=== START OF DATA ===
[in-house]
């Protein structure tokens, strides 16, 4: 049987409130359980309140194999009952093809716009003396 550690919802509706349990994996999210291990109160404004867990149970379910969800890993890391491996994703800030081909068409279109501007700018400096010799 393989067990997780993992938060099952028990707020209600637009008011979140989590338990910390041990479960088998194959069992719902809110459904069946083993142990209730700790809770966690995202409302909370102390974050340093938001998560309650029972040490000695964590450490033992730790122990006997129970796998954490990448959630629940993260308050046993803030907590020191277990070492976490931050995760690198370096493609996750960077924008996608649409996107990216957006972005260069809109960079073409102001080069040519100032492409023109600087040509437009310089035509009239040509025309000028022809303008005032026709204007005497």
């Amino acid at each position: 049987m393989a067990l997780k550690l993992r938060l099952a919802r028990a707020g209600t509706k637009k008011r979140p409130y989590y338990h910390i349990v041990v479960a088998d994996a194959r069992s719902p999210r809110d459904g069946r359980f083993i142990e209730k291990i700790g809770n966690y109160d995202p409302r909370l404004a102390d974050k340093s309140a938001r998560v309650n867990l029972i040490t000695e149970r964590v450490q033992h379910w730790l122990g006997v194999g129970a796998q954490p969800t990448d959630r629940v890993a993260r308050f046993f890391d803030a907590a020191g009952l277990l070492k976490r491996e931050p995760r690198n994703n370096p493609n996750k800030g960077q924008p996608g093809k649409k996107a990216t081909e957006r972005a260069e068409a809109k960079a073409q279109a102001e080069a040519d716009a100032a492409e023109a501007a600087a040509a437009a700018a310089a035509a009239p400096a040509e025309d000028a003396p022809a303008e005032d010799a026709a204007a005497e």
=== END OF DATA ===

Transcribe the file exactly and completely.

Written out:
[in-house]
């Protein structure tokens, strides 16, 4: 049987409130359980309140194999009952093809716009003396 550690919802509706349990994996999210291990109160404004867990149970379910969800890993890391491996994703800030081909068409279109501007700018400096010799 393989067990997780993992938060099952028990707020209600637009008011979140989590338990910390041990479960088998194959069992719902809110459904069946083993142990209730700790809770966690995202409302909370102390974050340093938001998560309650029972040490000695964590450490033992730790122990006997129970796998954490990448959630629940993260308050046993803030907590020191277990070492976490931050995760690198370096493609996750960077924008996608649409996107990216957006972005260069809109960079073409102001080069040519100032492409023109600087040509437009310089035509009239040509025309000028022809303008005032026709204007005497």
């Amino acid at each position: 049987m393989a067990l997780k550690l993992r938060l099952a919802r028990a707020g209600t509706k637009k008011r979140p409130y989590y338990h910390i349990v041990v479960a088998d994996a194959r069992s719902p999210r809110d459904g069946r359980f083993i142990e209730k291990i700790g809770n966690y109160d995202p409302r909370l404004a102390d974050k340093s309140a938001r998560v309650n867990l029972i040490t000695e149970r964590v450490q033992h379910w730790l122990g006997v194999g129970a796998q954490p969800t990448d959630r629940v890993a993260r308050f046993f890391d803030a907590a020191g009952l277990l070492k976490r491996e931050p995760r690198n994703n370096p493609n996750k800030g960077q924008p996608g093809k649409k996107a990216t081909e957006r972005a260069e068409a809109k960079a073409q279109a102001e080069a040519d716009a100032a492409e023109a501007a600087a040509a437009a700018a310089a035509a009239p400096a040509e025309d000028a003396p022809a303008e005032d010799a026709a204007a005497e």